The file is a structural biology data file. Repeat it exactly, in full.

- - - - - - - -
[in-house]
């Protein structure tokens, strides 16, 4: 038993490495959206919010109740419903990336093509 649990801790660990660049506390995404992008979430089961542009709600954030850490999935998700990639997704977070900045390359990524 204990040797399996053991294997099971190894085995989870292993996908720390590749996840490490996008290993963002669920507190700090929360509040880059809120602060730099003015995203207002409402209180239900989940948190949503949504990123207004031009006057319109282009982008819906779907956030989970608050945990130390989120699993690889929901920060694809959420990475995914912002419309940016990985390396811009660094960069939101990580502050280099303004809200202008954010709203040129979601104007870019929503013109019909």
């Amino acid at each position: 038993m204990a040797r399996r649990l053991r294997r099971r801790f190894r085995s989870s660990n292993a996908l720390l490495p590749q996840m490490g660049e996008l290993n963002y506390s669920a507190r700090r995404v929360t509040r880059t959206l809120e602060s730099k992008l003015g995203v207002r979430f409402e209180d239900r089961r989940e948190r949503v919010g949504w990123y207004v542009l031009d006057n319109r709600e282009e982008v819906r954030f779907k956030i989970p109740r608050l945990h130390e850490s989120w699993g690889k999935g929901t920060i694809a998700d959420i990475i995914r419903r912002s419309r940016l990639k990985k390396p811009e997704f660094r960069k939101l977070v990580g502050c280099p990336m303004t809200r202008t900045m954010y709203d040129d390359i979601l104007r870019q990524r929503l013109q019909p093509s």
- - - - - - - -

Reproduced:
[in-house]
């Protein structure tokens, strides 16, 4: 038993490495959206919010109740419903990336093509 649990801790660990660049506390995404992008979430089961542009709600954030850490999935998700990639997704977070900045390359990524 204990040797399996053991294997099971190894085995989870292993996908720390590749996840490490996008290993963002669920507190700090929360509040880059809120602060730099003015995203207002409402209180239900989940948190949503949504990123207004031009006057319109282009982008819906779907956030989970608050945990130390989120699993690889929901920060694809959420990475995914912002419309940016990985390396811009660094960069939101990580502050280099303004809200202008954010709203040129979601104007870019929503013109019909």
């Amino acid at each position: 038993m204990a040797r399996r649990l053991r294997r099971r801790f190894r085995s989870s660990n292993a996908l720390l490495p590749q996840m490490g660049e996008l290993n963002y506390s669920a507190r700090r995404v929360t509040r880059t959206l809120e602060s730099k992008l003015g995203v207002r979430f409402e209180d239900r089961r989940e948190r949503v919010g949504w990123y207004v542009l031009d006057n319109r709600e282009e982008v819906r954030f779907k956030i989970p109740r608050l945990h130390e850490s989120w699993g690889k999935g929901t920060i694809a998700d959420i990475i995914r419903r912002s419309r940016l990639k990985k390396p811009e997704f660094r960069k939101l977070v990580g502050c280099p990336m303004t809200r202008t900045m954010y709203d040129d390359i979601l104007r870019q990524r929503l013109q019909p093509s």